Immortality has been a long sought-after dream of philosophers and kings for time immemorial. But it may soon be within the grasp of the U.S. military, which has announced plans to test an experimental anti-aging pill.
As early as next year, the military’s Special Operations Command (SOCOM) is set to begin testing an experimental nootropic pill that can stave off the effects of aging on soldiers.
The experiment, Breaking Defense reports, is part of a push to “improve human performance.” The pill “has the potential, if it is successful, to truly delay aging, truly prevent onset of injury — which is just amazingly game-changing,” Lisa Sanders, director of science and technology for Special Operations Forces, acquisition, technology & logistics (SOF AT&L), said Friday.
SOCOM is using Other Transaction Authority (OTA) funds to partner with private biotech laboratory Metro International Biotech, LLC (MetroBiotech) in the pill’s development, which is based on what is called a “human performance small molecule,” Navy Cmdr. Tim Hawkins, a SOCOM spokesperson explained.
“We have completed pre-clinical safety and dosing studies in anticipation of follow-on performance testing in fiscal year 2022,” said Hawkins.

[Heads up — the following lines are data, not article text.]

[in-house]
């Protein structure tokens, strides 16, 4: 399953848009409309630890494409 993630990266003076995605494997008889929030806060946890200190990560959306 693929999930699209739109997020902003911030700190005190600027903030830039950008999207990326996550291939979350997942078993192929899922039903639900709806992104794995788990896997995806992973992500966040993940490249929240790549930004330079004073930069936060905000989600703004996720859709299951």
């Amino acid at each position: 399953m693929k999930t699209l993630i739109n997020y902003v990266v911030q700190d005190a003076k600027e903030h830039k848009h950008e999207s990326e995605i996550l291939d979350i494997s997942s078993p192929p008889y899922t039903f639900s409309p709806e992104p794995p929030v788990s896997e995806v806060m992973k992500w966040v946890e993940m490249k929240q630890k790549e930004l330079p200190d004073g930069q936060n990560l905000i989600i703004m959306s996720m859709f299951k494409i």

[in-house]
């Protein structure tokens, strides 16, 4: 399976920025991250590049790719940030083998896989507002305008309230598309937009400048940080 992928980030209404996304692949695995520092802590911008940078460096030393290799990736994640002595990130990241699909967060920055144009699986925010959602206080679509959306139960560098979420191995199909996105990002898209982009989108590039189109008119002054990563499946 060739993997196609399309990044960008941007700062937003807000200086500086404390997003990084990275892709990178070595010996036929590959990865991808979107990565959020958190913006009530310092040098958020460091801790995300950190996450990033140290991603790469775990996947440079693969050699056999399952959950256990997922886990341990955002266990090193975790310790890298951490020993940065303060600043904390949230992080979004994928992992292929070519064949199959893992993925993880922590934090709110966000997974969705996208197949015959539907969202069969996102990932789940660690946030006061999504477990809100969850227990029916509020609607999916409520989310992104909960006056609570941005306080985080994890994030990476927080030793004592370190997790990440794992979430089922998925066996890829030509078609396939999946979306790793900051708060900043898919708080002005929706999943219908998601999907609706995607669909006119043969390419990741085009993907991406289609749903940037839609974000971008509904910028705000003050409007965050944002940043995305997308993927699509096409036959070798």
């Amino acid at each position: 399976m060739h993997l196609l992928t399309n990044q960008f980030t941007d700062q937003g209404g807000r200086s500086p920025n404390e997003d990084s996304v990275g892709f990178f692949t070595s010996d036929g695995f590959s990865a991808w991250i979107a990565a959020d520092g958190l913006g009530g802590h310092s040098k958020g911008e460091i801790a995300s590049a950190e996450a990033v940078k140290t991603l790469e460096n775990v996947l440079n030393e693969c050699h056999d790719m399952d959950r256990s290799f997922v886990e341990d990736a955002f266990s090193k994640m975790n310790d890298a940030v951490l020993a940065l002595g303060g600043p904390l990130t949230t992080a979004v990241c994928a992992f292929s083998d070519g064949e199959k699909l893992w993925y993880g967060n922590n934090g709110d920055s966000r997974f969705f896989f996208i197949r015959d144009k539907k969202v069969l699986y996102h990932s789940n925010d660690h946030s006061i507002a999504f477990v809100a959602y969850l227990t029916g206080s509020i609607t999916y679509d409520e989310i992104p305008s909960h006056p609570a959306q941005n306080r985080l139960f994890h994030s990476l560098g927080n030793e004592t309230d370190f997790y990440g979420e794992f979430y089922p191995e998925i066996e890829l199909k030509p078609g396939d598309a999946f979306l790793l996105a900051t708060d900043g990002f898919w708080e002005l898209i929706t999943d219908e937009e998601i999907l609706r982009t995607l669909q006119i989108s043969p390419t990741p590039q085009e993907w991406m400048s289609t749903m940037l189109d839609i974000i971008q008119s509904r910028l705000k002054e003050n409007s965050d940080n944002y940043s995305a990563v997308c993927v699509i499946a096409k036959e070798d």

The pill, pending successful performance and clinical tests, could make its way to the public as a new longevity treatment to stave off the effects of aging.
“These efforts are not about creating physical traits that don’t already exist naturally,” Hawkins said. “This is about enhancing the mission readiness of our forces by improving performance characteristics that typically decline with age.”
The pill is essentially a dietary supplement that boosts levels of the molecule nicotinamide adenine dinucleotide (NAD+), a compound found in the unregulated nootropics that have been linked to aging, which “is critically important to the function of all living cells.”
The hopes of the pill are to prevent age-related injuries, improve cognitive and mental capability, and keep soldiers’ performance from waning. If successful, the experimental pill “has the potential, if it is successful, to truly delay aging, truly prevent onset of injury — which is just amazingly game-changing,” Sanders told Breaking Defense.
Since its launch in 2018, SOCOM has spent $2.8 million in the research of the pill, Hawkins stated.
Sanders added that SOCOM has tried to steer clear from long-term genetic engineering, as it makes people uncomfortable, but noted that there is a huge commercial value for a product that could slow aging and improve sleep.